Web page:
“It’s really the baseball field. That’s probably the most challenging field we have to take care of if you want to maintain a pristine standard,” she tells MSU Vice President and Secretary of the Board of Trustees Bill Beekman and Spartans Athletic Director Mark Hollis on MSU Today.
“And then it’s the practice golf facility. Because they play so early in the spring and late into the fall. And they like to maintain country club conditions.
“Those are probably the two highest maintenance areas we have outside of a game week at Spartan Stadium.” Read more »
“I’m really honored to be in this new position. I’m looking forward to being a part of the great community here at MSU and working with our outstanding students,” new Spartan Marching Band director David Thornton tells MSU Vice President and Secretary of the Board of Trustees Bill Beekman and Spartans Athletic Director Mark Hollis on MSU Today.
Thornton says developing the halftime shows for Spartan football games is a year-long process.
“We get feedback from students at the end of each season with their ideas, and we brainstorm throughout the winter on show themes. It’s 7 to 8 shows each fall; so there’s a lot of planning involved. And the music drives the visuals.
“It’s a big process. It’s definitely an artistic process. It takes time. And sometimes we have five days to get a show on the field. But generally our preparation is about two weeks in advance.”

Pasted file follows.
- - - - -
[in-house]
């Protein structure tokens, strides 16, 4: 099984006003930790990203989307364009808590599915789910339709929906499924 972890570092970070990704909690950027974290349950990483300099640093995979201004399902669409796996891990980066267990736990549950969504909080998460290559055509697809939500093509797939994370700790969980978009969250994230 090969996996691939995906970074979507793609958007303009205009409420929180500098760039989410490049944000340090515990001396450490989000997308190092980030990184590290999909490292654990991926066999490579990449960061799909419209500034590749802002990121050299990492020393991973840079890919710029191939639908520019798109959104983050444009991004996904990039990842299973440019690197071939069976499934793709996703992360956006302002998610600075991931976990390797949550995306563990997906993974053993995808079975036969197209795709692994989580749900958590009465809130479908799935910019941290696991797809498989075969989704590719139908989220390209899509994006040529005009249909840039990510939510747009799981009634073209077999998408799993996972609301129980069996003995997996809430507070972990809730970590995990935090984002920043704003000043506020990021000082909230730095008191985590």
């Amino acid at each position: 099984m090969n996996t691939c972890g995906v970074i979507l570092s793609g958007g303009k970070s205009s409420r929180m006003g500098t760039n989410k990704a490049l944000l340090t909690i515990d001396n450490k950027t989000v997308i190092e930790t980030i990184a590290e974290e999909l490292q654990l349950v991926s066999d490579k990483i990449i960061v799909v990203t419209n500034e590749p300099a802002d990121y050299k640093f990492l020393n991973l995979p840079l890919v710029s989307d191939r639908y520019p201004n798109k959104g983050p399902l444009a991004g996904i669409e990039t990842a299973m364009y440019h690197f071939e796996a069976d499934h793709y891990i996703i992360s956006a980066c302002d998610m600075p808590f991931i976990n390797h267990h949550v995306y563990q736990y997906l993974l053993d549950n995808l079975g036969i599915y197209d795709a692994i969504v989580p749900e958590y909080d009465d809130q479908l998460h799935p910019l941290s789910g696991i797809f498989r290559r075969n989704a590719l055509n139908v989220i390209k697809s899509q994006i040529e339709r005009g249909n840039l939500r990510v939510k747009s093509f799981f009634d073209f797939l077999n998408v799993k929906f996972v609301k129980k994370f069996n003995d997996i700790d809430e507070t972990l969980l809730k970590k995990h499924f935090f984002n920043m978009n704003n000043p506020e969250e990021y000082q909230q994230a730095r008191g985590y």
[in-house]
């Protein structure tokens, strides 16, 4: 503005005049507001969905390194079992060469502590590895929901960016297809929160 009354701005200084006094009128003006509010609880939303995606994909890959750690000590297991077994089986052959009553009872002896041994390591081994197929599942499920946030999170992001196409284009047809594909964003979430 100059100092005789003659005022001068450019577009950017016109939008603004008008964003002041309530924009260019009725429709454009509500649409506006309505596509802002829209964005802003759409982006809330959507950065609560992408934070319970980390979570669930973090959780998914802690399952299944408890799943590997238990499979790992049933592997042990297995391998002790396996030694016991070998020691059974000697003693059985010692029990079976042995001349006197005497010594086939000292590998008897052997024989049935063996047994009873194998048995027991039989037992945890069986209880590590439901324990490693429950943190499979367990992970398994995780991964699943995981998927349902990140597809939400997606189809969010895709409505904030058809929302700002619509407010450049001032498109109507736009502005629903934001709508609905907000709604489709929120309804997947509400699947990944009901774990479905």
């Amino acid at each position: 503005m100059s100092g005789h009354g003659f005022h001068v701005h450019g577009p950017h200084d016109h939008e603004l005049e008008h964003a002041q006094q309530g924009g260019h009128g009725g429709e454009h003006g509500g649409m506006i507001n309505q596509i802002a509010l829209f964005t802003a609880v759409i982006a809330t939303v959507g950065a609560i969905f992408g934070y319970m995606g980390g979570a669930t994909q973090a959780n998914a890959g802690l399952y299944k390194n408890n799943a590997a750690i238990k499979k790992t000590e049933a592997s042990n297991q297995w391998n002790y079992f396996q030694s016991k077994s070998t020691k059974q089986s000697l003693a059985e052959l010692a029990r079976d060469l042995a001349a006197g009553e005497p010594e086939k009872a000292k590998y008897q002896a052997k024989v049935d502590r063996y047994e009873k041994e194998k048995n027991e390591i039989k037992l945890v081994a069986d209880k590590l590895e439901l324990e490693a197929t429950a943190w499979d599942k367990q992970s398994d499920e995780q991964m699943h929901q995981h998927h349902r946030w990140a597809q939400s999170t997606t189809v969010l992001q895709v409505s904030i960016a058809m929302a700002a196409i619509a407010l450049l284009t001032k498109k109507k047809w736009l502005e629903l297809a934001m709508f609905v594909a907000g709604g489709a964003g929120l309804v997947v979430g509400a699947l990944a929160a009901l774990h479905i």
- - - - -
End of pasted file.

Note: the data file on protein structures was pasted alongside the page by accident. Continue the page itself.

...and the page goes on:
Thornton highlights members of his staff and the roles they play in making everything come together.
It’s time for another school year at MSU, and President Simon is looking forward to it.
She’s hoping to spur more civil discourse around difficult issues within Team MSU while the university develops more citizen scholars.
“We open the school year with a lot of issues swirling around us,” says Simon. “At the same time, we have to realize that ideas can have rough edges. I’m excited about how this will unfold for the year. Ultimately, we have to learn and grow together.”
(Please note: My interview with Cpt. Keith Holmes aired on WJR 760 AM—Detroit just hours after the iconic power boat racer died following a crash July 30 during the St. Clair River Classic Offshore Powerboat Association race. Out of respect for his family, I decided to wait before posting the interview. I had never met Keith previously, but it was clear from just one conversation that he was a gracious gentleman, a passionate competitor, a strong advocate for family farms and an ardent Great Lakes environmentalist. Russ White and I extend our heartfelt sympathy to Keith’s family.)
Captain Keith Holmes is the owner and throttle-man of the 40-foot, offshore racing catamaran, Cat Can Do. A veteran of over 160 races, Holmes has become a legend not only among power boat devotees, but even NASCAR racing drivers and fans. Read more »
The new research institute, IQ, is a collaboration between the Colleges of Engineering, Human Medicine and Natural Science, but there will be numerous investigators from other disciplines. The Biomedical Engineering department and graduate program will be housed in the College of Engineering.
“I describe the work we’ll be doing as a group of biologists asking interesting biological questions, and if we don’t have the tools we need to answer those questions, we’ll build them,” says Contag. “Our goal is to watch biological processes happening in real time, and then leverage that knowledge to improve life.” Read more »